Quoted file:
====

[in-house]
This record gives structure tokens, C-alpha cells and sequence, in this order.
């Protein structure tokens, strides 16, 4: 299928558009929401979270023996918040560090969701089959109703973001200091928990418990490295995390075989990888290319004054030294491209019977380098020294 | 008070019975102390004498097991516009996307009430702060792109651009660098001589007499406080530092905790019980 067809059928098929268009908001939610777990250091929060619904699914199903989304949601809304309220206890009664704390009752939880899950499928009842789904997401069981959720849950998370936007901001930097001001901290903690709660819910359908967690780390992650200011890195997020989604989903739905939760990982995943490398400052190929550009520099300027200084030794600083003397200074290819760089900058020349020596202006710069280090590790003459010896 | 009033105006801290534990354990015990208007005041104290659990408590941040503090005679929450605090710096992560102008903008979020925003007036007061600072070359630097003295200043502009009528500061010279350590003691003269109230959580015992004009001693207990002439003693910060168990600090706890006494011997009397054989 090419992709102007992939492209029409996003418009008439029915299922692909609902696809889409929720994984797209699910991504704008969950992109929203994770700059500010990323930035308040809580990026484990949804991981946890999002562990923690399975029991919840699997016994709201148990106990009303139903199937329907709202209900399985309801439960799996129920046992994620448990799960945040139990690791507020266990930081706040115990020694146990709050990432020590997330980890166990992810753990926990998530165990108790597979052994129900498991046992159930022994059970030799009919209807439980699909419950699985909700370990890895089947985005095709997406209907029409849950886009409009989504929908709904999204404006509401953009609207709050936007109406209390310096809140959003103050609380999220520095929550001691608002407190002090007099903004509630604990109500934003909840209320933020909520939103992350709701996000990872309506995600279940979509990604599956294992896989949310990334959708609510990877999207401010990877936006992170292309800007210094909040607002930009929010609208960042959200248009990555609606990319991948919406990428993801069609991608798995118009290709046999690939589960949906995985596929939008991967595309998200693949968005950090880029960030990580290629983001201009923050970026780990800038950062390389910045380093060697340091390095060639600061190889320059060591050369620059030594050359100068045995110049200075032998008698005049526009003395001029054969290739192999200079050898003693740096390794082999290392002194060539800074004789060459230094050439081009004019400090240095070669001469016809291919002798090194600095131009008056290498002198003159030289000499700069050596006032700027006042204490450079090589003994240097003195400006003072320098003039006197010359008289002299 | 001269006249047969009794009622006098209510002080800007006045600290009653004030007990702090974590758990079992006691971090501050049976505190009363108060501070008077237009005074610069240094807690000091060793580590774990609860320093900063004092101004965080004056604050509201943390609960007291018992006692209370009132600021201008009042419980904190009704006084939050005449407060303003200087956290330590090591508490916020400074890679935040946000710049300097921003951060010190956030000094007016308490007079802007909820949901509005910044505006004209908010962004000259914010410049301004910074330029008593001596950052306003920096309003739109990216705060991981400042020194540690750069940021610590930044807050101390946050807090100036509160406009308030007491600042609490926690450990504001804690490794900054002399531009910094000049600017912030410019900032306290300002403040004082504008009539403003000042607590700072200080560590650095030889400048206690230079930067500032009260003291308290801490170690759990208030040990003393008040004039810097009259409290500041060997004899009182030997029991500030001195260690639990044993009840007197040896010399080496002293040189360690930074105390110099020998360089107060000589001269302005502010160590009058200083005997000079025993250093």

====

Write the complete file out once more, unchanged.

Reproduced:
[in-house]
This record gives structure tokens, C-alpha cells and sequence, in this order.
């Protein structure tokens, strides 16, 4: 299928558009929401979270023996918040560090969701089959109703973001200091928990418990490295995390075989990888290319004054030294491209019977380098020294 | 008070019975102390004498097991516009996307009430702060792109651009660098001589007499406080530092905790019980 067809059928098929268009908001939610777990250091929060619904699914199903989304949601809304309220206890009664704390009752939880899950499928009842789904997401069981959720849950998370936007901001930097001001901290903690709660819910359908967690780390992650200011890195997020989604989903739905939760990982995943490398400052190929550009520099300027200084030794600083003397200074290819760089900058020349020596202006710069280090590790003459010896 | 009033105006801290534990354990015990208007005041104290659990408590941040503090005679929450605090710096992560102008903008979020925003007036007061600072070359630097003295200043502009009528500061010279350590003691003269109230959580015992004009001693207990002439003693910060168990600090706890006494011997009397054989 090419992709102007992939492209029409996003418009008439029915299922692909609902696809889409929720994984797209699910991504704008969950992109929203994770700059500010990323930035308040809580990026484990949804991981946890999002562990923690399975029991919840699997016994709201148990106990009303139903199937329907709202209900399985309801439960799996129920046992994620448990799960945040139990690791507020266990930081706040115990020694146990709050990432020590997330980890166990992810753990926990998530165990108790597979052994129900498991046992159930022994059970030799009919209807439980699909419950699985909700370990890895089947985005095709997406209907029409849950886009409009989504929908709904999204404006509401953009609207709050936007109406209390310096809140959003103050609380999220520095929550001691608002407190002090007099903004509630604990109500934003909840209320933020909520939103992350709701996000990872309506995600279940979509990604599956294992896989949310990334959708609510990877999207401010990877936006992170292309800007210094909040607002930009929010609208960042959200248009990555609606990319991948919406990428993801069609991608798995118009290709046999690939589960949906995985596929939008991967595309998200693949968005950090880029960030990580290629983001201009923050970026780990800038950062390389910045380093060697340091390095060639600061190889320059060591050369620059030594050359100068045995110049200075032998008698005049526009003395001029054969290739192999200079050898003693740096390794082999290392002194060539800074004789060459230094050439081009004019400090240095070669001469016809291919002798090194600095131009008056290498002198003159030289000499700069050596006032700027006042204490450079090589003994240097003195400006003072320098003039006197010359008289002299 | 001269006249047969009794009622006098209510002080800007006045600290009653004030007990702090974590758990079992006691971090501050049976505190009363108060501070008077237009005074610069240094807690000091060793580590774990609860320093900063004092101004965080004056604050509201943390609960007291018992006692209370009132600021201008009042419980904190009704006084939050005449407060303003200087956290330590090591508490916020400074890679935040946000710049300097921003951060010190956030000094007016308490007079802007909820949901509005910044505006004209908010962004000259914010410049301004910074330029008593001596950052306003920096309003739109990216705060991981400042020194540690750069940021610590930044807050101390946050807090100036509160406009308030007491600042609490926690450990504001804690490794900054002399531009910094000049600017912030410019900032306290300002403040004082504008009539403003000042607590700072200080560590650095030889400048206690230079930067500032009260003291308290801490170690759990208030040990003393008040004039810097009259409290500041060997004899009182030997029991500030001195260690639990044993009840007197040896010399080496002293040189360690930074105390110099020998360089107060000589001269302005502010160590009058200083005997000079025993250093």